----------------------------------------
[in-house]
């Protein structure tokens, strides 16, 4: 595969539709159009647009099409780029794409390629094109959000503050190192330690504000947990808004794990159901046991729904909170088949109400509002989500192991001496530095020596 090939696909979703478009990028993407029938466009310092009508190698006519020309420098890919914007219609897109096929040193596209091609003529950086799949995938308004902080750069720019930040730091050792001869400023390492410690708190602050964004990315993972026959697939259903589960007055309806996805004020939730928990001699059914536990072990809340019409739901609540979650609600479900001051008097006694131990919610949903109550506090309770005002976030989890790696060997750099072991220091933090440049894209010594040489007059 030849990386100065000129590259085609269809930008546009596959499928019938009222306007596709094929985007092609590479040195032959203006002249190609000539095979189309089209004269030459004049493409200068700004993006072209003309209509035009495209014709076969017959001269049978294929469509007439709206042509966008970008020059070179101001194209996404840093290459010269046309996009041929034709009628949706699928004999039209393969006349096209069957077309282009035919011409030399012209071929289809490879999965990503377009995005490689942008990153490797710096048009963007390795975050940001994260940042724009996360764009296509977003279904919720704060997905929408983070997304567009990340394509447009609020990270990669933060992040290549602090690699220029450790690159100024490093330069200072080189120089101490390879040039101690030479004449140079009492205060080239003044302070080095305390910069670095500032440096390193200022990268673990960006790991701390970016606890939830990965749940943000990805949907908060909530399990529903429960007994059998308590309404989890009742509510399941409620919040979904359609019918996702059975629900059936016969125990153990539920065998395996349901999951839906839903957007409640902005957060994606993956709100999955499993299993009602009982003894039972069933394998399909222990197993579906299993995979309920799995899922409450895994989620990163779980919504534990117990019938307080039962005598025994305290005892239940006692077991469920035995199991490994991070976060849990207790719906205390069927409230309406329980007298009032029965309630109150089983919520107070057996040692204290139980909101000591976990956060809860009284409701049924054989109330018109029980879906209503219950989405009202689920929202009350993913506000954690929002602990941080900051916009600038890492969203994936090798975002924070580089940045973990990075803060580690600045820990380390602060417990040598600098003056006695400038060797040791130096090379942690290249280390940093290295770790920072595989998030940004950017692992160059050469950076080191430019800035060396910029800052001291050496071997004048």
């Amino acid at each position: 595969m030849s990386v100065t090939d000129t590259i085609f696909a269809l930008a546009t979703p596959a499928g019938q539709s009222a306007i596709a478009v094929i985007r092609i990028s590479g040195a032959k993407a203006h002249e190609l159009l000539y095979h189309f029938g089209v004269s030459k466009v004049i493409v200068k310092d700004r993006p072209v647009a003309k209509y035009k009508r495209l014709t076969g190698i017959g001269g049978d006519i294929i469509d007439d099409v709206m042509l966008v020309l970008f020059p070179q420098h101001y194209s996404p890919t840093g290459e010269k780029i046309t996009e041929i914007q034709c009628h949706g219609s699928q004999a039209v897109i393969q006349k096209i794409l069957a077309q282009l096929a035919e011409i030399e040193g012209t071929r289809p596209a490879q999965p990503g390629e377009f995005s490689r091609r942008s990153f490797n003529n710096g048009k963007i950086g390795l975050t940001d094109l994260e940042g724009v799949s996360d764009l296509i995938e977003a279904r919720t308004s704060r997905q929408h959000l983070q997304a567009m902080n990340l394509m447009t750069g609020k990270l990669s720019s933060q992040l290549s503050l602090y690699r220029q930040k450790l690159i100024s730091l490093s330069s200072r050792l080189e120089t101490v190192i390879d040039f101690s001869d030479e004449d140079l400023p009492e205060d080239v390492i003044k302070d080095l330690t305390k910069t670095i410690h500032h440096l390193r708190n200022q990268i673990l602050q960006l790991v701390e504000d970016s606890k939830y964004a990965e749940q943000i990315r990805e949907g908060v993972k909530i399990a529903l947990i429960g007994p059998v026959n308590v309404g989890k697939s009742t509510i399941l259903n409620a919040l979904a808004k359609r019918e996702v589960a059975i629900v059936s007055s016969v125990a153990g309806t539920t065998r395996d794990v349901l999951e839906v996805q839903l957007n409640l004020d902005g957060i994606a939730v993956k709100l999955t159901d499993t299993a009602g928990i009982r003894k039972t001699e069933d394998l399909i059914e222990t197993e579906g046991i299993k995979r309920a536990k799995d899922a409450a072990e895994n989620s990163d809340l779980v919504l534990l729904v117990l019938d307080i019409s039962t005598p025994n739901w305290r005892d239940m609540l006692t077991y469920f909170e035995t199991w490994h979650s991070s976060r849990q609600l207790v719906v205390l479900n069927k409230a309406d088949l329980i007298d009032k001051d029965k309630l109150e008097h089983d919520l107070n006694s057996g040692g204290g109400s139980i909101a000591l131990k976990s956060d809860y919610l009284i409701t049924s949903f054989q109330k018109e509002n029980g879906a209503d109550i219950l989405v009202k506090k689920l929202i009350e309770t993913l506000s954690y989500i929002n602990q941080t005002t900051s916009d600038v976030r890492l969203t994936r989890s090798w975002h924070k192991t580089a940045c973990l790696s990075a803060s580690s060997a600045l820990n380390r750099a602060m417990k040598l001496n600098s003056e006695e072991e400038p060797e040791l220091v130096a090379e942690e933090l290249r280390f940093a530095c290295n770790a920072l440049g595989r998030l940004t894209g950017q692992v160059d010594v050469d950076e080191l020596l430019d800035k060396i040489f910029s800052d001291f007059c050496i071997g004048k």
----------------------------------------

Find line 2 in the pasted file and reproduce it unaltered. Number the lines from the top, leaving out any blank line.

């Protein structure tokens, strides 16, 4: 595969539709159009647009099409780029794409390629094109959000503050190192330690504000947990808004794990159901046991729904909170088949109400509002989500192991001496530095020596 090939696909979703478009990028993407029938466009310092009508190698006519020309420098890919914007219609897109096929040193596209091609003529950086799949995938308004902080750069720019930040730091050792001869400023390492410690708190602050964004990315993972026959697939259903589960007055309806996805004020939730928990001699059914536990072990809340019409739901609540979650609600479900001051008097006694131990919610949903109550506090309770005002976030989890790696060997750099072991220091933090440049894209010594040489007059 030849990386100065000129590259085609269809930008546009596959499928019938009222306007596709094929985007092609590479040195032959203006002249190609000539095979189309089209004269030459004049493409200068700004993006072209003309209509035009495209014709076969017959001269049978294929469509007439709206042509966008970008020059070179101001194209996404840093290459010269046309996009041929034709009628949706699928004999039209393969006349096209069957077309282009035919011409030399012209071929289809490879999965990503377009995005490689942008990153490797710096048009963007390795975050940001994260940042724009996360764009296509977003279904919720704060997905929408983070997304567009990340394509447009609020990270990669933060992040290549602090690699220029450790690159100024490093330069200072080189120089101490390879040039101690030479004449140079009492205060080239003044302070080095305390910069670095500032440096390193200022990268673990960006790991701390970016606890939830990965749940943000990805949907908060909530399990529903429960007994059998308590309404989890009742509510399941409620919040979904359609019918996702059975629900059936016969125990153990539920065998395996349901999951839906839903957007409640902005957060994606993956709100999955499993299993009602009982003894039972069933394998399909222990197993579906299993995979309920799995899922409450895994989620990163779980919504534990117990019938307080039962005598025994305290005892239940006692077991469920035995199991490994991070976060849990207790719906205390069927409230309406329980007298009032029965309630109150089983919520107070057996040692204290139980909101000591976990956060809860009284409701049924054989109330018109029980879906209503219950989405009202689920929202009350993913506000954690929002602990941080900051916009600038890492969203994936090798975002924070580089940045973990990075803060580690600045820990380390602060417990040598600098003056006695400038060797040791130096090379942690290249280390940093290295770790920072595989998030940004950017692992160059050469950076080191430019800035060396910029800052001291050496071997004048």